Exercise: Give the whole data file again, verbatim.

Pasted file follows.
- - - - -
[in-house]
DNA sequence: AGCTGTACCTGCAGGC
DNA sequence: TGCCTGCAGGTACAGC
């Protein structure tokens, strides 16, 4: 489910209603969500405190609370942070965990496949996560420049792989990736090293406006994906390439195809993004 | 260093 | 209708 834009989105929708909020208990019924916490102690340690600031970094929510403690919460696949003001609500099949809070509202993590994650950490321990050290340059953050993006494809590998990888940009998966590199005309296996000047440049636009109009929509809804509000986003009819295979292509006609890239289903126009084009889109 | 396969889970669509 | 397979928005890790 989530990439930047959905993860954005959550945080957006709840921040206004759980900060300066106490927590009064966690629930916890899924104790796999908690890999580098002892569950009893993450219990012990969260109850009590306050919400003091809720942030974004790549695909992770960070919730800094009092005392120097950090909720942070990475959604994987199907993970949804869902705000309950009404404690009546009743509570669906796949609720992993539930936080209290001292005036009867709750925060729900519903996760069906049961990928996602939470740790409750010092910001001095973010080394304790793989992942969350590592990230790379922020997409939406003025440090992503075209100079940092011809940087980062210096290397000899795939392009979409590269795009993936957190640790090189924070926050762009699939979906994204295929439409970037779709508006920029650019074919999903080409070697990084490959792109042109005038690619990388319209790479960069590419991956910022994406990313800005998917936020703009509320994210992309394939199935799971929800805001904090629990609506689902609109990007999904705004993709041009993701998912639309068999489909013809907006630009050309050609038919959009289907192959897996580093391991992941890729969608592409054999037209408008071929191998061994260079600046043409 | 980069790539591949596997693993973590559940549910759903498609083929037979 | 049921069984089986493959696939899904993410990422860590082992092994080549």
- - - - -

[in-house]
DNA sequence: AGCTGTACCTGCAGGC
DNA sequence: TGCCTGCAGGTACAGC
């Protein structure tokens, strides 16, 4: 489910209603969500405190609370942070965990496949996560420049792989990736090293406006994906390439195809993004 | 260093 | 209708 834009989105929708909020208990019924916490102690340690600031970094929510403690919460696949003001609500099949809070509202993590994650950490321990050290340059953050993006494809590998990888940009998966590199005309296996000047440049636009109009929509809804509000986003009819295979292509006609890239289903126009084009889109 | 396969889970669509 | 397979928005890790 989530990439930047959905993860954005959550945080957006709840921040206004759980900060300066106490927590009064966690629930916890899924104790796999908690890999580098002892569950009893993450219990012990969260109850009590306050919400003091809720942030974004790549695909992770960070919730800094009092005392120097950090909720942070990475959604994987199907993970949804869902705000309950009404404690009546009743509570669906796949609720992993539930936080209290001292005036009867709750925060729900519903996760069906049961990928996602939470740790409750010092910001001095973010080394304790793989992942969350590592990230790379922020997409939406003025440090992503075209100079940092011809940087980062210096290397000899795939392009979409590269795009993936957190640790090189924070926050762009699939979906994204295929439409970037779709508006920029650019074919999903080409070697990084490959792109042109005038690619990388319209790479960069590419991956910022994406990313800005998917936020703009509320994210992309394939199935799971929800805001904090629990609506689902609109990007999904705004993709041009993701998912639309068999489909013809907006630009050309050609038919959009289907192959897996580093391991992941890729969608592409054999037209408008071929191998061994260079600046043409 | 980069790539591949596997693993973590559940549910759903498609083929037979 | 049921069984089986493959696939899904993410990422860590082992092994080549």